Yes, the Internet has done a lot for our industry. Seems like just yesterday that the only way to access a building’s networked DDC system, was to be on site, in front of a dedicated computer running proprietary software, having specialized knowledge of how to get through menu pages and 2-D graphics. It’s all good, and it’s only going to get better. Trust me on this one.

BACnet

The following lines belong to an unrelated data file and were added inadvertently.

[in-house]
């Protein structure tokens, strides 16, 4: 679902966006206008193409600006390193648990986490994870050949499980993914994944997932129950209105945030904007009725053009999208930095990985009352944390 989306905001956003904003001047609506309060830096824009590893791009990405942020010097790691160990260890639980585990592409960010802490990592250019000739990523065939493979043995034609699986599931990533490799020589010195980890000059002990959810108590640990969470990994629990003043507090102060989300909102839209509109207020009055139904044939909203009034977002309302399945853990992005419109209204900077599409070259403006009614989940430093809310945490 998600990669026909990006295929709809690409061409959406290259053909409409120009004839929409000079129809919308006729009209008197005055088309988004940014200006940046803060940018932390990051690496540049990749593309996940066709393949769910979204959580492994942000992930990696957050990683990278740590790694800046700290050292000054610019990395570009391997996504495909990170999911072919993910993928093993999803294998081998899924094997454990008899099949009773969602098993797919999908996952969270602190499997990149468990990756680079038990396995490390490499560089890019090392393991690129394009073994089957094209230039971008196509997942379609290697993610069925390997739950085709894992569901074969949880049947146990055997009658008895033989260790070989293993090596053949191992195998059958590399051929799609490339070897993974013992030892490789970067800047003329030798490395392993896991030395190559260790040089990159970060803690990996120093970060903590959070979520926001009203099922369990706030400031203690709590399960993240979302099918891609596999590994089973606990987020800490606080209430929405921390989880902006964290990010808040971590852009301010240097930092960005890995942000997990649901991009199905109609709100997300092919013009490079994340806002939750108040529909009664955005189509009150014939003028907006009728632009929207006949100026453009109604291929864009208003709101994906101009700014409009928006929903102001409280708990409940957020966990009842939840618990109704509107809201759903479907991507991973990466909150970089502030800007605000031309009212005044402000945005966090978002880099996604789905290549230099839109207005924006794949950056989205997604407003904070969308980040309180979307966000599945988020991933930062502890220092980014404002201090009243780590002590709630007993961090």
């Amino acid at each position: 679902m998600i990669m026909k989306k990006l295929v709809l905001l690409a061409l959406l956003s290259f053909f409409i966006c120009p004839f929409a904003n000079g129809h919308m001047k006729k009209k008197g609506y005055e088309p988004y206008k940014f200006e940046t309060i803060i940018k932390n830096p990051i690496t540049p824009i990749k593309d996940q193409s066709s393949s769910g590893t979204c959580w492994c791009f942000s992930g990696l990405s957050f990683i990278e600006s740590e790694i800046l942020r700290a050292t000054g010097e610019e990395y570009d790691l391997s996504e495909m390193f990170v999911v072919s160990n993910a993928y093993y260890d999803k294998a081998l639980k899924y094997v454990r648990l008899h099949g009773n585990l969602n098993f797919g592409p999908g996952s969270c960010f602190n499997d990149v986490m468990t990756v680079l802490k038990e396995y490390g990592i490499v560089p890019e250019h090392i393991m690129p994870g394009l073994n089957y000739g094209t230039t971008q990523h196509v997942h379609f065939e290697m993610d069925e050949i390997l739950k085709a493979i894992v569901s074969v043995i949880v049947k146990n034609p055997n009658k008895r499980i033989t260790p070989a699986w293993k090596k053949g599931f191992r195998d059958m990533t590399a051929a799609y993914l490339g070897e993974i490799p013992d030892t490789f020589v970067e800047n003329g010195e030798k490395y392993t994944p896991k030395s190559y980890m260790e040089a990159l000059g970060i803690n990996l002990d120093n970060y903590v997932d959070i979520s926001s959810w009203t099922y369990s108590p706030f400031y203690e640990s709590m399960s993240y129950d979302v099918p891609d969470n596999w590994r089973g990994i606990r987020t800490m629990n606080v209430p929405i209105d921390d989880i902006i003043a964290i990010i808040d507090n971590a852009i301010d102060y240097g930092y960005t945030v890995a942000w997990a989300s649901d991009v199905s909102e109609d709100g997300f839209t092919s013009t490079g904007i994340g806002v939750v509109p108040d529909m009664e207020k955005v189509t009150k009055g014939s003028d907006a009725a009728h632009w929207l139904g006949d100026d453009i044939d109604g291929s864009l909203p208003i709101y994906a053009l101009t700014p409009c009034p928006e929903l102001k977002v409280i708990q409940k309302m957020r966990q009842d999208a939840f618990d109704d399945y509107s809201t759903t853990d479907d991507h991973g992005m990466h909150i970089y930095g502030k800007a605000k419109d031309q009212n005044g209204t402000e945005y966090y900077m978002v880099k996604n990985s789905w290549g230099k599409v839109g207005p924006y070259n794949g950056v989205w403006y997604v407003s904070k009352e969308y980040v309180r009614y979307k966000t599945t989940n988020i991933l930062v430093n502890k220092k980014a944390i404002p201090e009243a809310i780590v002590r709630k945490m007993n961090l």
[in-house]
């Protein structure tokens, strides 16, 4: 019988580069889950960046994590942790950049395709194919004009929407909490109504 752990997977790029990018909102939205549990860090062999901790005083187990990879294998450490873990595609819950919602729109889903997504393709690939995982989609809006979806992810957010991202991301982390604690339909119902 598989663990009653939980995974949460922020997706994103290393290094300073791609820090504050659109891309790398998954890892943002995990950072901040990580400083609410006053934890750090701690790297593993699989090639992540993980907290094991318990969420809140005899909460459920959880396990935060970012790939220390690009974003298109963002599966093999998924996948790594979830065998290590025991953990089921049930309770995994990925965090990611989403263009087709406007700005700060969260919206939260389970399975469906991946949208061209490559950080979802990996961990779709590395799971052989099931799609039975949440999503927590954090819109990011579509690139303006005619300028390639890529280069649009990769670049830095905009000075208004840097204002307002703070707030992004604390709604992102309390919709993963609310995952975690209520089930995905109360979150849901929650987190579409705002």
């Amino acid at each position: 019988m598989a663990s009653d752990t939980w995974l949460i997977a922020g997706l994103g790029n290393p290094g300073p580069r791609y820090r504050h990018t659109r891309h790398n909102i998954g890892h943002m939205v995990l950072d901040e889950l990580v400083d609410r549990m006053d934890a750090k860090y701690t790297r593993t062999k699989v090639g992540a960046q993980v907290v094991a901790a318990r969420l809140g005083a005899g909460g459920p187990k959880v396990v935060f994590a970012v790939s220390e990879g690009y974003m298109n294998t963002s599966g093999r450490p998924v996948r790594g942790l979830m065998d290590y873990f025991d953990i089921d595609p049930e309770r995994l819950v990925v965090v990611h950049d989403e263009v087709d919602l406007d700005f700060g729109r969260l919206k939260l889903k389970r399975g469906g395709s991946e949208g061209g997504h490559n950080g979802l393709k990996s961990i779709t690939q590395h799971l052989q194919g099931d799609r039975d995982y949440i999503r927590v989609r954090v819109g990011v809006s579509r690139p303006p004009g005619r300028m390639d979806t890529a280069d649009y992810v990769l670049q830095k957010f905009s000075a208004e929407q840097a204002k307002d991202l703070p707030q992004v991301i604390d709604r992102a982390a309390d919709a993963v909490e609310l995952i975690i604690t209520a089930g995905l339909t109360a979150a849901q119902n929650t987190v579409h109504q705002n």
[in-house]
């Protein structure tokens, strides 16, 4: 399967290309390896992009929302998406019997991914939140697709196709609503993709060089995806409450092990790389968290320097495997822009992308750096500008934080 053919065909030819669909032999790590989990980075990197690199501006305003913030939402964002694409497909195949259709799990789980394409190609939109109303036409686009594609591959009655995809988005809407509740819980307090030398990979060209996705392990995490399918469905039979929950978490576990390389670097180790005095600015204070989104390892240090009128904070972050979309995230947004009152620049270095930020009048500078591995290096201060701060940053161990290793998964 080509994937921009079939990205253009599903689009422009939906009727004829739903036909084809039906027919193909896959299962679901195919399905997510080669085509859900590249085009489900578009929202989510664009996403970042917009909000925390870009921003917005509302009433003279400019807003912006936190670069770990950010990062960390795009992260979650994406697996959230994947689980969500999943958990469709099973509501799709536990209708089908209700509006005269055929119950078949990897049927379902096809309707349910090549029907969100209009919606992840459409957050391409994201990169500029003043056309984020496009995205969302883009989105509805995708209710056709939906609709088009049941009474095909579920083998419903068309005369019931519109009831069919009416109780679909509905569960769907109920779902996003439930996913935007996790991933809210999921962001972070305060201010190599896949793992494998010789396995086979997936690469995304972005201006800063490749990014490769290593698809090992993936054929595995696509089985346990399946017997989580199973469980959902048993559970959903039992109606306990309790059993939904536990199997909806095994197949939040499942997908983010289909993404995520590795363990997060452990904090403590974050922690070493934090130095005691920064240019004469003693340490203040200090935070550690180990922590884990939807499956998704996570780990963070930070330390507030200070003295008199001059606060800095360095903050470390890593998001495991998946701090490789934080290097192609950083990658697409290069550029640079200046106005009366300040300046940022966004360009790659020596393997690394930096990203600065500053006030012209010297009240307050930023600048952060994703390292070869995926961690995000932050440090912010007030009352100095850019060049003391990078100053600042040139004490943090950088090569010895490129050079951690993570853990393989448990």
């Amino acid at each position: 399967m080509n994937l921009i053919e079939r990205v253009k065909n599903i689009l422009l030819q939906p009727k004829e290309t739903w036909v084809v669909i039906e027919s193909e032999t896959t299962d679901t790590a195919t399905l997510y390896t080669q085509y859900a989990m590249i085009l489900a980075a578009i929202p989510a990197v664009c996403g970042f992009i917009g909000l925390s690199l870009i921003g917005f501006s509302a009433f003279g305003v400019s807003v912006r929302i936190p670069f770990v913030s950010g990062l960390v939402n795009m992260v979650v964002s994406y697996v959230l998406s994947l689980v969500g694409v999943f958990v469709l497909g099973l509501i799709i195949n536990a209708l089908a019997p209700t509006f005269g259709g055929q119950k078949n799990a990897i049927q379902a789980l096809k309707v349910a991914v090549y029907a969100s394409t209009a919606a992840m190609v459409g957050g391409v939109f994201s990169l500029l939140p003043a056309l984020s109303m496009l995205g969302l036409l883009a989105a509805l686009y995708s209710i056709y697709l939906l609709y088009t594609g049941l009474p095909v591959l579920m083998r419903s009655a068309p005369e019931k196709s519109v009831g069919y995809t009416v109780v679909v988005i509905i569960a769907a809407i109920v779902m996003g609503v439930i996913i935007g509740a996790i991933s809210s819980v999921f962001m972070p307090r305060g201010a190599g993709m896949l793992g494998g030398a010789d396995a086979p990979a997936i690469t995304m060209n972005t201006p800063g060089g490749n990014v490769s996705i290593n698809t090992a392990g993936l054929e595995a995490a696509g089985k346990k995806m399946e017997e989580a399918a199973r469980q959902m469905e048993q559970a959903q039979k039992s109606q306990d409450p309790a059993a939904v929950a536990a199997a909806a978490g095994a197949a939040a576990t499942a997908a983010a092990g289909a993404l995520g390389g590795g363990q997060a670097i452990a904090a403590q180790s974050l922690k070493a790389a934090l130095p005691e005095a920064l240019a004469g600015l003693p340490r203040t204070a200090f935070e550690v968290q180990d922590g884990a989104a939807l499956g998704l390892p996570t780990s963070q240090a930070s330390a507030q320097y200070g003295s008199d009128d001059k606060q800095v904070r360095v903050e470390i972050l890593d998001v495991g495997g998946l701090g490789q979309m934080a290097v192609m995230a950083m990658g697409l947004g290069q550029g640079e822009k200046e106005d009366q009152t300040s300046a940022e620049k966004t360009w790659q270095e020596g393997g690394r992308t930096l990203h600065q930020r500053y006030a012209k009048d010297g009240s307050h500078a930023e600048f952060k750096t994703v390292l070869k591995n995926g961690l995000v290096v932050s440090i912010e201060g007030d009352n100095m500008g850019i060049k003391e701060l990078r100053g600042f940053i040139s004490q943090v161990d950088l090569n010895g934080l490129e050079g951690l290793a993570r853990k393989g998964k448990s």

Reliable Controls Way back in 1995, The American Society of Heating, Refrigeration, and Air conditioning Engineers (ASHRAE) completed Standard 135: The BACnet Standard. Basically defining a standard protocol for digital network communication in our industry. You see, back then, all of the major digital controls manufacturers had controllers that spoke their own languages. There was no real opportunity for these controllers to be networked to controllers of other vendors. What this did was to create a scenario whereby if one manufacturer’s product got installed in a given facility, the facility was more or less “locked in” to using that manufacturer on any future expansion of the Building Automation System (BAS). Although the BACnet standard was not entirely created to remedy this scenario, it has nonetheless done so, and in good fashion. Today, most if not all of the major manufacturers abide by the standard, and end-users are demanding open systems as opposed to closed systems with proprietary communications protocols. I’m telling you, some of these folks don’t even really know what they’re asking for, as long as the end result is the same: interoperability. Meaning that, after I sell them a BACnet installation, they don’t have to rely on me and only me in the future, when they add that annex or remodel a whole floor for a new tenant.